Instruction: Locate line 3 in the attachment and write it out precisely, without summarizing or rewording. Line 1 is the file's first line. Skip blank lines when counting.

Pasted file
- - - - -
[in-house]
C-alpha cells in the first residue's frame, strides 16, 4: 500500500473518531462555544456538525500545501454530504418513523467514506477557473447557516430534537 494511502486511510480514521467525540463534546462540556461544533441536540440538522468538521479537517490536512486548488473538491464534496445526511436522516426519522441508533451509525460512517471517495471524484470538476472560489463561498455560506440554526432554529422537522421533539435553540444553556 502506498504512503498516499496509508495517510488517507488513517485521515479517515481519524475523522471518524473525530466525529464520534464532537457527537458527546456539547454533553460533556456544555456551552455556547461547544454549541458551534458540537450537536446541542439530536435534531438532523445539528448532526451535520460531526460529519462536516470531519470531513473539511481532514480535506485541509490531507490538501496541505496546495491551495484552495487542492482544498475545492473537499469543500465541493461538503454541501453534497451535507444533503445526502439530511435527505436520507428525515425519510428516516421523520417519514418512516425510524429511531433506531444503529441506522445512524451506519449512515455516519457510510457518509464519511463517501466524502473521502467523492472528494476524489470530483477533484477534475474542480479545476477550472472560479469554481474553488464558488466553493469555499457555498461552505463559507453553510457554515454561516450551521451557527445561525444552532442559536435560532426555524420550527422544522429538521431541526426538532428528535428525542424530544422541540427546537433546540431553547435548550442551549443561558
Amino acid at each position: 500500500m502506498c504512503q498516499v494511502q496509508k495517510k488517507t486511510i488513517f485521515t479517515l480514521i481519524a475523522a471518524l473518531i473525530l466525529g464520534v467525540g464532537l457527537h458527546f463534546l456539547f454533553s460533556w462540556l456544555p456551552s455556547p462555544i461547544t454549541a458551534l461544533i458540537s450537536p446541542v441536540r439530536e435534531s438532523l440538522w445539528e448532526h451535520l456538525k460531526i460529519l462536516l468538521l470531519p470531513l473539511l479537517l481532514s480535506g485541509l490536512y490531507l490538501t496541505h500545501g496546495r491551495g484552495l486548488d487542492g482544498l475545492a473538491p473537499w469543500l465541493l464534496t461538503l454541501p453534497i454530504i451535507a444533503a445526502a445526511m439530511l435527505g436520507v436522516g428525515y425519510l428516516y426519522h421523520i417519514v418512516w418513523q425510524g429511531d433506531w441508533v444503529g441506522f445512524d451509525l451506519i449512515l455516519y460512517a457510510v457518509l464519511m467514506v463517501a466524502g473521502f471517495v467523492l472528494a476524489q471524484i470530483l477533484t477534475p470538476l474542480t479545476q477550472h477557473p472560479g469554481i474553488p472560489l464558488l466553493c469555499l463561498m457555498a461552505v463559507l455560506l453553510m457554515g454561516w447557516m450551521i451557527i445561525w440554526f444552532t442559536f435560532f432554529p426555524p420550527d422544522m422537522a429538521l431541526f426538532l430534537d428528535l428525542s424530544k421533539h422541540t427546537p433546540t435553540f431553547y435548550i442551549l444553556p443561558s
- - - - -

Amino acid at each position: 500500500m502506498c504512503q498516499v494511502q496509508k495517510k488517507t486511510i488513517f485521515t479517515l480514521i481519524a475523522a471518524l473518531i473525530l466525529g464520534v467525540g464532537l457527537h458527546f463534546l456539547f454533553s460533556w462540556l456544555p456551552s455556547p462555544i461547544t454549541a458551534l461544533i458540537s450537536p446541542v441536540r439530536e435534531s438532523l440538522w445539528e448532526h451535520l456538525k460531526i460529519l462536516l468538521l470531519p470531513l473539511l479537517l481532514s480535506g485541509l490536512y490531507l490538501t496541505h500545501g496546495r491551495g484552495l486548488d487542492g482544498l475545492a473538491p473537499w469543500l465541493l464534496t461538503l454541501p453534497i454530504i451535507a444533503a445526502a445526511m439530511l435527505g436520507v436522516g428525515y425519510l428516516y426519522h421523520i417519514v418512516w418513523q425510524g429511531d433506531w441508533v444503529g441506522f445512524d451509525l451506519i449512515l455516519y460512517a457510510v457518509l464519511m467514506v463517501a466524502g473521502f471517495v467523492l472528494a476524489q471524484i470530483l477533484t477534475p470538476l474542480t479545476q477550472h477557473p472560479g469554481i474553488p472560489l464558488l466553493c469555499l463561498m457555498a461552505v463559507l455560506l453553510m457554515g454561516w447557516m450551521i451557527i445561525w440554526f444552532t442559536f435560532f432554529p426555524p420550527d422544522m422537522a429538521l431541526f426538532l430534537d428528535l428525542s424530544k421533539h422541540t427546537p433546540t435553540f431553547y435548550i442551549l444553556p443561558s